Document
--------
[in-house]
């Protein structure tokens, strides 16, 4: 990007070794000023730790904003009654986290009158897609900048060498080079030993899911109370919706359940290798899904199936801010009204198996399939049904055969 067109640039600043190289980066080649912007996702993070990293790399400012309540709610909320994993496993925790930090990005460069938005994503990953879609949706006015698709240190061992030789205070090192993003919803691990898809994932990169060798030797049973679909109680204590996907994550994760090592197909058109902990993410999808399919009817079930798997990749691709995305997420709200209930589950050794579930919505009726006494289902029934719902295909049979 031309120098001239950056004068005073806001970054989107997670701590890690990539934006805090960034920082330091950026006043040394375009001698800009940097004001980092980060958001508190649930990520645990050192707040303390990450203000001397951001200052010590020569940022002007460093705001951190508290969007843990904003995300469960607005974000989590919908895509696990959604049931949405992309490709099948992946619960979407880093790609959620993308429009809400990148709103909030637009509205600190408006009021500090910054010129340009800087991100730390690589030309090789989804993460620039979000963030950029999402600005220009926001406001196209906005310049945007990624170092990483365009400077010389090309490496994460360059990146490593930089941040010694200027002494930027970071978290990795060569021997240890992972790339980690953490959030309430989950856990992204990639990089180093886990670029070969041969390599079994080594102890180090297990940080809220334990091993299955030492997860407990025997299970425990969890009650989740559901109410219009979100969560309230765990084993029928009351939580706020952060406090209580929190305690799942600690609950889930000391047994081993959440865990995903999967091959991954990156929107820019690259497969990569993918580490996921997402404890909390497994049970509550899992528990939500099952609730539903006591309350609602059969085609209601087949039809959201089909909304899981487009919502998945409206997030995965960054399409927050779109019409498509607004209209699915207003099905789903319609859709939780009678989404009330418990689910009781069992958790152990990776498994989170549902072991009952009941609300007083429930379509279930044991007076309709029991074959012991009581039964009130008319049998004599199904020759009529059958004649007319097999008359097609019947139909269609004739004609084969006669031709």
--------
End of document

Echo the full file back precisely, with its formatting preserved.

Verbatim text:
[in-house]
């Protein structure tokens, strides 16, 4: 990007070794000023730790904003009654986290009158897609900048060498080079030993899911109370919706359940290798899904199936801010009204198996399939049904055969 067109640039600043190289980066080649912007996702993070990293790399400012309540709610909320994993496993925790930090990005460069938005994503990953879609949706006015698709240190061992030789205070090192993003919803691990898809994932990169060798030797049973679909109680204590996907994550994760090592197909058109902990993410999808399919009817079930798997990749691709995305997420709200209930589950050794579930919505009726006494289902029934719902295909049979 031309120098001239950056004068005073806001970054989107997670701590890690990539934006805090960034920082330091950026006043040394375009001698800009940097004001980092980060958001508190649930990520645990050192707040303390990450203000001397951001200052010590020569940022002007460093705001951190508290969007843990904003995300469960607005974000989590919908895509696990959604049931949405992309490709099948992946619960979407880093790609959620993308429009809400990148709103909030637009509205600190408006009021500090910054010129340009800087991100730390690589030309090789989804993460620039979000963030950029999402600005220009926001406001196209906005310049945007990624170092990483365009400077010389090309490496994460360059990146490593930089941040010694200027002494930027970071978290990795060569021997240890992972790339980690953490959030309430989950856990992204990639990089180093886990670029070969041969390599079994080594102890180090297990940080809220334990091993299955030492997860407990025997299970425990969890009650989740559901109410219009979100969560309230765990084993029928009351939580706020952060406090209580929190305690799942600690609950889930000391047994081993959440865990995903999967091959991954990156929107820019690259497969990569993918580490996921997402404890909390497994049970509550899992528990939500099952609730539903006591309350609602059969085609209601087949039809959201089909909304899981487009919502998945409206997030995965960054399409927050779109019409498509607004209209699915207003099905789903319609859709939780009678989404009330418990689910009781069992958790152990990776498994989170549902072991009952009941609300007083429930379509279930044991007076309709029991074959012991009581039964009130008319049998004599199904020759009529059958004649007319097999008359097609019947139909269609004739004609084969006669031709």